Step 7: Writing about your writing: documenting your writing process. 

One of the best resources that I’ve created for myself is writing process journal; basically, it’s a running Google Doc where I wrote down all of my thoughts during the process of writing my thesis. If I ever felt anxious or stressed out about anything, I wrote it down here; if I got any feedback, I copied it into this google doc. If I was having trouble wording figuring out how to say something, I wrote down my thoughts here first. 

Keeping a process journal allowed me to have a focused space where I could process all of the thoughts I had related to my research and writing my paper. It also allowed writing and editing my paper to be a less overwhelming process: it is less stressful to see a condensed list of the changes that you need to make rather than a bunch of feedback spread out in different places over the span of 20+ pages. Plus, having documentation of my writing/thinking process also allows me to keep track of what I learned through this writing experience, so I can keep improving.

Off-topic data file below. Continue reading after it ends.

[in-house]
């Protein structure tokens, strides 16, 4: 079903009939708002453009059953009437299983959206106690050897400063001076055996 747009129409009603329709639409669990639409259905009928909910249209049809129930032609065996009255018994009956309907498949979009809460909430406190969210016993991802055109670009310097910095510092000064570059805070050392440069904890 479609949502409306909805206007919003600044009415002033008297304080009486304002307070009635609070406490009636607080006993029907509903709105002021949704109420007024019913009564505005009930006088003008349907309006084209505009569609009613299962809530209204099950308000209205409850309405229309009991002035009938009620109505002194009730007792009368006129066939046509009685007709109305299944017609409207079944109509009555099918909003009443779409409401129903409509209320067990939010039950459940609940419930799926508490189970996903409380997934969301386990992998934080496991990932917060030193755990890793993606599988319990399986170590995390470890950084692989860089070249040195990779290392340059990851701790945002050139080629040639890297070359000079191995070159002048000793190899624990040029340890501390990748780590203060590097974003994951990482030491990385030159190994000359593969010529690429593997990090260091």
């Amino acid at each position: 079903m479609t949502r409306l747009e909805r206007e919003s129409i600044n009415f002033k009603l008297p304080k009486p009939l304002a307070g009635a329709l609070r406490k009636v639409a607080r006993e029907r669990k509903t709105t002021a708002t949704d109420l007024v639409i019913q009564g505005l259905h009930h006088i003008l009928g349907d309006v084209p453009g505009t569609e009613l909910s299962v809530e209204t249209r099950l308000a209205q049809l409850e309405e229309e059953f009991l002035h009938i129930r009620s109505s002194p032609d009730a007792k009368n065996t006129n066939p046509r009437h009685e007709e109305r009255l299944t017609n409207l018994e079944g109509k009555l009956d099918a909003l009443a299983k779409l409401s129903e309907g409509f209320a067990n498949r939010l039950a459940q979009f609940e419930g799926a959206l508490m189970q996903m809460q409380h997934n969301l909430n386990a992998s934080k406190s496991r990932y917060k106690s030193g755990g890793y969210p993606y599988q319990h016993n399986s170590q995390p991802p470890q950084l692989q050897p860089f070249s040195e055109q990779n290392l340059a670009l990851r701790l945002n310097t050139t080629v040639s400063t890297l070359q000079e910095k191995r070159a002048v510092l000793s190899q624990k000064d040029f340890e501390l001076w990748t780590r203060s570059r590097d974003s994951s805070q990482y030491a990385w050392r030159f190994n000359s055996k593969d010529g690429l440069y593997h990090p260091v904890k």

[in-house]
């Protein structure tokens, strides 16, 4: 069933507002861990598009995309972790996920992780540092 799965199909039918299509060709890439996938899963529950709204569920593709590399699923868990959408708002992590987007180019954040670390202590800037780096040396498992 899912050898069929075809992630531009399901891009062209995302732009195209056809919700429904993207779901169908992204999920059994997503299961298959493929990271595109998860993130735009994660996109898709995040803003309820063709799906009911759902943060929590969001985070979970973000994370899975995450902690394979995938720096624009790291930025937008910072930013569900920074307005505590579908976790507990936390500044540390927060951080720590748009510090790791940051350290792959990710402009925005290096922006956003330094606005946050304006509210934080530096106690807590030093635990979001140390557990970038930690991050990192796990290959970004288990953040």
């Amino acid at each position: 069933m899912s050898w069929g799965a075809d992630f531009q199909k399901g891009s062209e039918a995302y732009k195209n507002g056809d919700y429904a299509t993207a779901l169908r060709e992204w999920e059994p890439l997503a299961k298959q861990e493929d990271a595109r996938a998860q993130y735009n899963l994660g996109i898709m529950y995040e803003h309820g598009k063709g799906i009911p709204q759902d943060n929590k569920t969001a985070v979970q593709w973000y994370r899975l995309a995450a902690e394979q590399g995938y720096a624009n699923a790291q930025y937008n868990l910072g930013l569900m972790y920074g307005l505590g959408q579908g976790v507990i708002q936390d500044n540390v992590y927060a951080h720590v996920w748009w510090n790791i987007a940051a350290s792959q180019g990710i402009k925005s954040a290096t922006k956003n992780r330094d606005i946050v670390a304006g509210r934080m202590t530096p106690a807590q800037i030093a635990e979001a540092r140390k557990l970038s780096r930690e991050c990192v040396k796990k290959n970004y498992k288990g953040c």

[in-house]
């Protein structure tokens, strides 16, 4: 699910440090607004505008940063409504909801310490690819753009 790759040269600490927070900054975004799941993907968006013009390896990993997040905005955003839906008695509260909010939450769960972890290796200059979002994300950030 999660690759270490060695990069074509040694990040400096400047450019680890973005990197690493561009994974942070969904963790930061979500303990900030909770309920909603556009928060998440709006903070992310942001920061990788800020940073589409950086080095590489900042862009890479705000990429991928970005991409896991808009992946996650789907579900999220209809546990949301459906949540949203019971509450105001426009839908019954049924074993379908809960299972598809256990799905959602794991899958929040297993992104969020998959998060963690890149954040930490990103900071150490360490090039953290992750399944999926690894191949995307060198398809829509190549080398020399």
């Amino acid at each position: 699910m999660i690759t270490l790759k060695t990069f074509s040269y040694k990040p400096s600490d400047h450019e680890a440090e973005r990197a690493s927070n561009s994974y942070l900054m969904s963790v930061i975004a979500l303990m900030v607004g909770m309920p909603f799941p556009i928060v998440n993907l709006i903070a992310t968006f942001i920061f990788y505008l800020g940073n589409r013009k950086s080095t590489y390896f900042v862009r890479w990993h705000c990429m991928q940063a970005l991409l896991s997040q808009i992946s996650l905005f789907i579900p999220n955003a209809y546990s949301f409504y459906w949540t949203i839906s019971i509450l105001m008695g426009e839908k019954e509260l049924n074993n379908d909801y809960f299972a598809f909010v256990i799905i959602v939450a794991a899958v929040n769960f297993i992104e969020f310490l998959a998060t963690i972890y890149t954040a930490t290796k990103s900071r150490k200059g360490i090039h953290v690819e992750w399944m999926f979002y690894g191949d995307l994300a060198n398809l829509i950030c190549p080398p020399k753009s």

Summary 

Learning to write scientifically doesn’t have to be a difficult process, and these are just a few steps you can take to make things easier for yourself. In the end, learning to write well also takes a lot of practice. Even though it might seem hard right now, keep going and you’ll keep getting better. 

Resources

Check out this handy checklist of all of this info, summarized

Coming soon! My favorite citation makers and how to use them

All about APS

On the morning of Wednesday, May 22nd, I got up at  3:30 AM to go on one of my most exciting career-related adventures yet! The Association for Psychological Science Convention. This was the first big psychology conference that I had the opportunity to participate in.

A short summary of my experience? I had a blast!

A slightly more detailed one? I learned so much, and I’m excited for what lies ahead of me as I advance in this field.